Learning to say no


We are officially halfway through the Portland Senior Experience. It’s been a whirlwind as an intern. Learning the ropes in the real world can sometimes be daunting. With so much information and new skills expected of us to pick up and carry with us, sometimes a day at the office is outright­ overwhelming.

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Last week, we did some research on our personalities. One of my personality setbacks was to work harder at just saying no. As an intern, this might sound counter intuitive to what is expected of us. And honestly, I haven’t practiced the habit.

Interns have this mentality that they’re suppose to say yes to any and all tasks handed to them by their organizations and companies. But the fact is that as interns, we are learning as we go. Trying to juggle a new assignment, a new task, in a new place, with lots of experienced people who know much more about how to do it correctly can wreak havoc if we can’t step back and say, enough is enough.

The point is not say no to what’s expected of you as an intern. There is a tactful and meaningful to way to let supervisors, mentors and bosses know that perhaps someone else can do that job better than I, since I have way more work than I can handle. Saying no in the workplace can be sometimes be a positive experience, especially if tasks become so over bearing, the outcome of a job is compromised.

I recently experienced a similar problem. I overlooked a task on a job and the end result was that almost all the work I’d done previously on it was down the drain. Had I just said no to one more assignment, I could have spent extra time on the fine details. Lesson learned the hard way.

Kathy Kwong

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6 Responses to Learning to say no

  1. Thank you for sharing, very good points here. It is interesting to think about knowing your limits. I also like what you said when you mentioned knowing your personality and how that all goes into play in the work place. It is crazy how much you learn along the way. What an experience.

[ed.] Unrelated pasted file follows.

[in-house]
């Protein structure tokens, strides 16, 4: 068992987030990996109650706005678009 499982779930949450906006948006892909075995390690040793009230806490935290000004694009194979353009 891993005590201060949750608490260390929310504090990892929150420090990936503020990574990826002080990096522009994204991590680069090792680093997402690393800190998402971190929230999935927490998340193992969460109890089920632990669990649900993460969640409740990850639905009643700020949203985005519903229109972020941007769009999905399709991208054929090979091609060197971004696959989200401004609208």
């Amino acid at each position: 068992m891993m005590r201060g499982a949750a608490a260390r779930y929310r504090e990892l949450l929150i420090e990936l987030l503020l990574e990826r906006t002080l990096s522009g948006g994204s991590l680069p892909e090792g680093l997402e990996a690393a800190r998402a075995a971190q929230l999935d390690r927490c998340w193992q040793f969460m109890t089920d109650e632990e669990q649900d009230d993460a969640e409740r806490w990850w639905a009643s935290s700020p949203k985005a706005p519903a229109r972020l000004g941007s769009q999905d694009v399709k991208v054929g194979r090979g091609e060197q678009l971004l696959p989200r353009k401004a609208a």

2. I like the point about the outcome being compromised. Finding a balance between taking on as much as you can to impress your boss and not overdoing it can certainly be hard. As interns, saying no can feel awkward and lame, but it is a skill we have to practice early in our careers!

  3. madelinestone says:

    I think you make a good point by saying that the intern mentality is to say yes to everything. I certainly feel like I am running around like a crazy “yes man” at times. But I also think that you don’t always have to be doing to be learning. What I mean by this is that sometimes just by being present and observing, you can learn just as much if not more. This is a skill I have yet to master, but continue to work towards. In a technical profession, such as photography, it is essential not to over estimate your skills, which is where saying “no” is absolutely necessary. Recently I have gone on several assignments that have had challenging light situations and/or no light. I have turned in decent quality images. But what I should have told my boss is that I need more training with flash units so I can be better equipped to succeed in low light situations and thus provide my editor with higher quality photos. So in this case saying “no” really means asking for help, which is a whole other issue all together.

  4. You make some interesting and relatable points here about making responsible decisions as an intern and employee. I know that I often want to take on everything to show I can handle myself, but like you said, it can often end up backfiring! Our book had some helpful tips to say no in a way that doesn’t hurt your career. It’s a good point that there are some things we shouldn’t say no to, but we also need to be aware of where to draw the line!

  5. pdxsx says:

    Great job, Kathy! We all learn lessons the hard way, but making sure we don’t repeat them is the real value. Super post!

  6. I really like how you brought up the need to say no. Often saying no is the hardest part, especially as an intern. I find myself saying yes to everything put on my table, but I need to express my limits even if I’m considered a bottom feeder. There is a limit to impressing your work; if you take on too much it can lead to not fulfilling a task correctly or not doing your best work. I think the lesson is to learn how much you can handle while doing your best work.

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